State panel endorses medical pot for autism
Lansing — Michigan may become the first state to allow medical marijuana for children with severe autism if a Snyder administration senior official accepts the recommendation made Friday by a state advisory panel.
The state’s Medical Marijuana Review Panel voted 4-2 to recommend autism as a condition that qualifies for the drug.
Only one condition, post-traumatic stress disorder, has been added to those that qualify since Michigan voters approved marijuana for the side effects of cancer, glaucoma and a few other conditions in 2008.
Supporters say oil extracted from marijuana and swallowed has been effective in controlling extreme physical behavior by kids with severe autism. Pot wouldn’t be smoked.
Critics say they sympathize with families trying to help their autistic children, but there isn’t solid evidence that the use of medical marijuana can be safely recommended.
The panel was influenced by comments received earlier from some Detroit-area doctors, especially the head of pediatric neurology at Children’s Hospital of Michigan, and from parents desperate for relief. Many of the three dozen spectators cheered and applauded after the vote.
The recommendation now goes to Mike Zimmer, director of the Department of Licensing and Regulatory Affairs, who has until late October to make a final decision. Zimmer, who was appointed in December, is a longtime state regulatory official.
“Once the final determination is made it will be posted on the website,” a Licensing and Regulatory Affairs spokesman said Friday.
A spokesman for Lt. Gov. Brian Calley, who has a daughter Reagan with autism and who has been an advocate on the disorder, said he declined to comment, deferring to the state agency.
The state panel in 2012 and 2014 rejected allowing medical marijuana for autism. It led to a court battle and a challenge by Attorney General Bill Schuette before the panel accepted the latest formal request in the spring.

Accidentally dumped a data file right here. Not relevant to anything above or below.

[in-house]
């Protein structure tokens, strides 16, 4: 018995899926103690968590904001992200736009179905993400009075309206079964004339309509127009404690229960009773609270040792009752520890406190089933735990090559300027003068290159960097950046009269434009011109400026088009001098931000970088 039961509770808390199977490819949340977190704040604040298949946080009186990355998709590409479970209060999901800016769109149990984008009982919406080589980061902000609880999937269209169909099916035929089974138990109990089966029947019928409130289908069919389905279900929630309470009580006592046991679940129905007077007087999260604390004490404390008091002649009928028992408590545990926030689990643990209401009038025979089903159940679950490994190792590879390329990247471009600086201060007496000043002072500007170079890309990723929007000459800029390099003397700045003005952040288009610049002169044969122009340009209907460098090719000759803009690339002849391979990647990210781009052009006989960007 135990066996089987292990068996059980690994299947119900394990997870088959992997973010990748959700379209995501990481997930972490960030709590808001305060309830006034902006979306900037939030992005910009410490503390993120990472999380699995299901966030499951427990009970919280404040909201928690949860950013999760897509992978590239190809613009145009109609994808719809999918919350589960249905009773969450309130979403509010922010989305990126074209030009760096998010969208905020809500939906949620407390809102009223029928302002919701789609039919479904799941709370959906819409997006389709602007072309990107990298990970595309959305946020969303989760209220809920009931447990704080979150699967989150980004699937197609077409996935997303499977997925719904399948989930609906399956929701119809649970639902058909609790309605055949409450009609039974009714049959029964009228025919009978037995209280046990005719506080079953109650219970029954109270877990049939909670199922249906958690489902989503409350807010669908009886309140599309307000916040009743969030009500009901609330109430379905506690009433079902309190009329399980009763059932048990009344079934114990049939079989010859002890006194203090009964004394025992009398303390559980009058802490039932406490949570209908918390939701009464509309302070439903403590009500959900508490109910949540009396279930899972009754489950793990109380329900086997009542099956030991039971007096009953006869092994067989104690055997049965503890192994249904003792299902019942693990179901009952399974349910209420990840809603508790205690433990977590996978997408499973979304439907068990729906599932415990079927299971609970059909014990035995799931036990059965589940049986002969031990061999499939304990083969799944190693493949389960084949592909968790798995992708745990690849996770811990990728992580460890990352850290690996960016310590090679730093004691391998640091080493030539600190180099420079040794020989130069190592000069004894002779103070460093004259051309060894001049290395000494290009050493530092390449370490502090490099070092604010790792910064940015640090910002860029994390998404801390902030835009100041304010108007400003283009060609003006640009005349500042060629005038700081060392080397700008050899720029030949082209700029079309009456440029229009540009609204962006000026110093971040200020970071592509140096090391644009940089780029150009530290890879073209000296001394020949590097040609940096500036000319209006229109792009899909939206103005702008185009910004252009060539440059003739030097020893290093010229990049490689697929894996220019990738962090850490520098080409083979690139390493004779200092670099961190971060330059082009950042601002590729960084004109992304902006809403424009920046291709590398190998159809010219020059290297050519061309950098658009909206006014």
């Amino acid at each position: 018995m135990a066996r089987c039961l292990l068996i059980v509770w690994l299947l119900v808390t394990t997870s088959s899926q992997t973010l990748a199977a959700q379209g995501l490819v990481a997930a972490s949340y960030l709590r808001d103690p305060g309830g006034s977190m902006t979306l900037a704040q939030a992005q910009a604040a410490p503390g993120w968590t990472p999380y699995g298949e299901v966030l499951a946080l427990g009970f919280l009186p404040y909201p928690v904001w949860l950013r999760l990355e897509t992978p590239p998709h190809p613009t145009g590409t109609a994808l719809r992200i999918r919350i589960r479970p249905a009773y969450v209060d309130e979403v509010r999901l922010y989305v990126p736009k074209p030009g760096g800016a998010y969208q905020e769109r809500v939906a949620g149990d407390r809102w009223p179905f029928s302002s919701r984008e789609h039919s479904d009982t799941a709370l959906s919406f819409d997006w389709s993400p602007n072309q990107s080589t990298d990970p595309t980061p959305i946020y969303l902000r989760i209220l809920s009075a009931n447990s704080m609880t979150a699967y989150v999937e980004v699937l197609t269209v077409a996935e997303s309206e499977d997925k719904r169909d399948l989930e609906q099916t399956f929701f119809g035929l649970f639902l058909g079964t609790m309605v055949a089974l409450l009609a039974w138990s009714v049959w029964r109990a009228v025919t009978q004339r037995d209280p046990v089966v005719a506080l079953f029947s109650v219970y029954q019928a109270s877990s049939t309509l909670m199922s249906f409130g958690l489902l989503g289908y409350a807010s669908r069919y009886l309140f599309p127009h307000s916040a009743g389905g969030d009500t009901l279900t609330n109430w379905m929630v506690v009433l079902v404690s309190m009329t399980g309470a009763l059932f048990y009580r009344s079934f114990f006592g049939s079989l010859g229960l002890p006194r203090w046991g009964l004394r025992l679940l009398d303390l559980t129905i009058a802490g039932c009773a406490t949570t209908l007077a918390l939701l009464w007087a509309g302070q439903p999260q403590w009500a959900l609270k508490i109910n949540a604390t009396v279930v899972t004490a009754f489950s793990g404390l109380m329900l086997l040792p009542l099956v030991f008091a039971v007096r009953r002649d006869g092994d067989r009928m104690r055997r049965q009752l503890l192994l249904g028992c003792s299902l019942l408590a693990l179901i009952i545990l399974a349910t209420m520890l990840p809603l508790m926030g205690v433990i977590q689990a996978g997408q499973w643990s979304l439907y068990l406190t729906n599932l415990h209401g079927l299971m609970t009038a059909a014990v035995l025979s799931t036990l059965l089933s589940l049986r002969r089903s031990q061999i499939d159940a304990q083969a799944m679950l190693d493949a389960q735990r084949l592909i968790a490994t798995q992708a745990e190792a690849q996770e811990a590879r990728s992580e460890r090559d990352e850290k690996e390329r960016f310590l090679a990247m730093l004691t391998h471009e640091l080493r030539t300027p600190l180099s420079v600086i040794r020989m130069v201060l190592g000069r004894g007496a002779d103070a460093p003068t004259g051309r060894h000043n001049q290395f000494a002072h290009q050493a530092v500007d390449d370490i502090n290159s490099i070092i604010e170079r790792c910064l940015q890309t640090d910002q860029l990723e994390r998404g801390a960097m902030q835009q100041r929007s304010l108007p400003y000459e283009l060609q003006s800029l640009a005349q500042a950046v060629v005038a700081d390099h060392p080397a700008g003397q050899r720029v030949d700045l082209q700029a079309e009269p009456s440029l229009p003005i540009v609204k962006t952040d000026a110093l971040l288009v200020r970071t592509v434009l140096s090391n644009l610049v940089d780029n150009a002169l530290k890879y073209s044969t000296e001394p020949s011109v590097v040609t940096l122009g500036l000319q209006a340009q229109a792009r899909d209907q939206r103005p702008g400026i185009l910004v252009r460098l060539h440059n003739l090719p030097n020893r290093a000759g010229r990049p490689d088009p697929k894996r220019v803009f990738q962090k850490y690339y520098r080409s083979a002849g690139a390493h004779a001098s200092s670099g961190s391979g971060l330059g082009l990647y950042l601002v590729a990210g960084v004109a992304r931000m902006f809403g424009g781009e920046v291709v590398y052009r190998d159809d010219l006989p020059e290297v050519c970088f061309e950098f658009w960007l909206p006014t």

The proposal is being pushed by an organization called the National Patients Rights Association, a statewide nonprofit group based in Grosse Pointe.
A 31/2-year-old boy, Brunello Zahringer, ran around and squealed as the panel discussed the issue Friday. He wore a shirt that said, “Keep calm it’s only autism” on the front, and “Let my daddy decide!” on the back, a reference to the use of marijuana oil.
“I wanted them to see what autism is, what I live with, what my wife lives with,” the boy’s father, Dwight Zahringer of Clinton Township, said later. “I’m not trying to sell this on the street. I’m trying to look for a correct way to complement all the treatments we’re getting.”
Michael Komorn, a lawyer who filed the petition on behalf of a mother in southeast Michigan, said no other state allows medical marijuana for severe autism.
The state’s decision will be important, Komorn said, because it would affect mostly kids whose families are desperate because other remedies aren’t working. But two families at the hearing were parents helping adult children in their 20s for whom nothing else has helped.
The autistic children would need to take the oil because they can’t smoke. Its legal status is uncertain because state lawmakers haven’t approved legislation allowing edible marijuana — a situation that makes Komorn angry.
“It should be a no-brainer,” he said Friday after the hearing. “I don’t believe the 3.2 million people who voted for medical marijuana in Michigan didn’t think somebody would eat a brownie.”
Dr. David Crocker, a panel member who voted in favor of allowing it, noted two doctors need to give their approval for a child to get a medical marijuana card from the state.
“We have a pretty good checks-and-balances system,” he said.
Michigan’s chief medical executive, Dr. Eden Wells, serves on the panel and voted no. She’s unconvinced that there’s enough research on the topic, especially the long-term effects of marijuana on children.
“These things are things we do not know until we have enough experience with these medications in a controlled trial. … I don’t think we have those checks and balances,” Wells said.
The American Academy of Pediatrics and a nonprofit group called SAM (Safe Alternatives to Marijuana) oppose further legalization of medical marijuana.
Three Boston Children’s Hospital experts wrote in the February edition of the Journal of Developmental & Behavioral Pediatrics and cautioned that marijuana for kids with severe autism might be at best a “last-line therapy.”
There is a lack of studies showing any clinical benefit of cannabis for young patients with autism, while there is strong evidence that the regular use of marijuana harms the developing brain, they argued. Regular cannabis use by adolescents has been linked to persistent declines in intelligence and increased risk of addiction, anxiety disorders, major depression and psychotic thinking, according to the study.
“But in using medicinal marijuana, they (parents) may be trading away their child’s future for short-term symptom control,” wrote Dr. John Knight, the study’s senior author.